Shearfree condition and dynamical instability in f(R, T) gravity
Eur. Phys. J. C
Shearfree condition and dynamical instability in f ( R, T ) gravity
Ifra Noureen 2
M. Zubair 1
A.A. Bhatti 2
G. Abbas 0
0 Department of Mathematics, COMSATS Institute of Information Technology , Sahiwal 57000 , Pakistan
1 Department of Mathematics, COMSATS Institute of Information Technology , Lahore 54700 , Pakistan
2 Department of Mathematics, SST, University of Management and Technology , Lahore 54770 , Pakistan
The implications of the shearfree condition on the instability range of an anisotropic fluid in f (R, T ) are studied in this manuscript. A viable f (R, T ) model is chosen to arrive at stability criterion, where R is Ricci scalar and T is the trace of energymomentum tensor. The evolution of a spherical star is explored by employing a perturbation scheme on the modified field equations and contracted Bianchi identities in f (R, T ). The effect of the imposed shearfree condition on the collapse equation and adiabatic index is studied in the Newtonian and postNewtonian regimes.

In a recent work [1], we have studied the effect of an
anisotropic fluid on the dynamical instability of a spherically
symmetric collapsing star in f (R, T ) theory. Herein, we plan
to explore the instability range of anisotropic spherically
symmetric stars, considering shearfree condition. The role
of the shear tensor in the evolution of gravitating objects and
consequences of the shearfree condition have been studied
extensively. Collins and Wainwright [2] studied the impact of
shear on general relativistic cosmological and stellar models.
Herrera et al. [3,4] worked out the homology and shearfree
conditions for dissipative and radiative gravitational
evolution.
The features of the gravitational evolution and its final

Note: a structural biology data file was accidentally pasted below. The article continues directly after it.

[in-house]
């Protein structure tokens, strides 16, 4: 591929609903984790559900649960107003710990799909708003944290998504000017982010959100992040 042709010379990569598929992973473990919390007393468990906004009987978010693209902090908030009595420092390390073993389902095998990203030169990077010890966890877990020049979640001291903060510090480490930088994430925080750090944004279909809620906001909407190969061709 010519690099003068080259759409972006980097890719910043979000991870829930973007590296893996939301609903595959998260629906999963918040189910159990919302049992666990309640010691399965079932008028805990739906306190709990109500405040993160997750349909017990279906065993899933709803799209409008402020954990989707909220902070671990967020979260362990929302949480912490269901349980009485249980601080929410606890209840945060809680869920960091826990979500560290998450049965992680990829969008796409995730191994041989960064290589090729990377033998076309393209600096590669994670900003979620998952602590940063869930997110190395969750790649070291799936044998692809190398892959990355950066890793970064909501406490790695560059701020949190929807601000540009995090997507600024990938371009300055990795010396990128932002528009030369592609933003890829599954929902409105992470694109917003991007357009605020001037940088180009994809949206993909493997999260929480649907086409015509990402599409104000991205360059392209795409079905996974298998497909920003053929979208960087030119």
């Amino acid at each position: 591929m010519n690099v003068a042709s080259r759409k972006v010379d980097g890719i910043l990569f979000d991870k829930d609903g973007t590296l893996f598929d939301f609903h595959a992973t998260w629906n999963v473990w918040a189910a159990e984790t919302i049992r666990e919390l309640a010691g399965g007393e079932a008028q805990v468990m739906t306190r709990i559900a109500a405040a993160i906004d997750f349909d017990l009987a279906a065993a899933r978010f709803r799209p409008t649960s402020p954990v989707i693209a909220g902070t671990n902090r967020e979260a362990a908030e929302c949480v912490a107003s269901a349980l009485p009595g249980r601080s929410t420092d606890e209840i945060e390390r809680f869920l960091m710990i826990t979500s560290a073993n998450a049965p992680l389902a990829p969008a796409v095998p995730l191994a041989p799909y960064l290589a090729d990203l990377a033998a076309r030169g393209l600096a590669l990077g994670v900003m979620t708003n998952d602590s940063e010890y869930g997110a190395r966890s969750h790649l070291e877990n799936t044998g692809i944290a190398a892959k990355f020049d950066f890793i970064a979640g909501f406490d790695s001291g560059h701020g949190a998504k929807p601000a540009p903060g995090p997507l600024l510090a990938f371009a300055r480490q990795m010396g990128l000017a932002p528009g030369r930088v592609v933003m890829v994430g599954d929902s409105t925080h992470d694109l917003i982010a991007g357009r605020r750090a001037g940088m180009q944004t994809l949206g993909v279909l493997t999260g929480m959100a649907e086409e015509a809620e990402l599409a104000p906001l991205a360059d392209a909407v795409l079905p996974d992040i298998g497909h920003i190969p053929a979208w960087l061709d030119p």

outcome are of great importance in view of general relativity
(GR) as well as in modified theories of gravity. Shearfree
collapse accounting for heat flow is discussed in [5], where it is
established that shear plays a critical role in the gravitational
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evolution and may lead to the formation of naked
singularities [6]. It is mentioned in [6] that the occurrence of
shearing effects near collapsing stars avoids the apparent horizon
leading to the formation of a naked singularity. However,
vanishing shear gives rise to the formation of an apparent
horizon and so the evolving cloud ends in a black hole (BH).
Thus, the relevance of the shear tensor in structure formation
and its consequences on the dynamical instability range of a
selfgravitating body is a wellmotivated direction of study.
Stars shine by consuming their nuclear fuel; continuous
fuel consumption causes imbalance between inwardly
acting gravitational pull and outwardly drawn pressure, giving
rise to collapse [7]. The outcome of gravitational evolution is
dependent on the size as well as other physical aspects [8,9],
such as isotropy, anisotropy, shear, radiation, dissipation etc.
In comparison to the stars of mass around one solar masses,
massive stars tend to lose nuclear fuel more rapidly and so
they are more unstable. The pressure to density ratio, called
the adiabatic index, denoted by is utilized in the estimation
of the stability/instability range of the stars. Chandrasekhar
[10] explored the instability range of spherical stars in terms
of .
Herrera et al. [11–17] contributed substantially in
addressing the instability problem in GR, accompanying various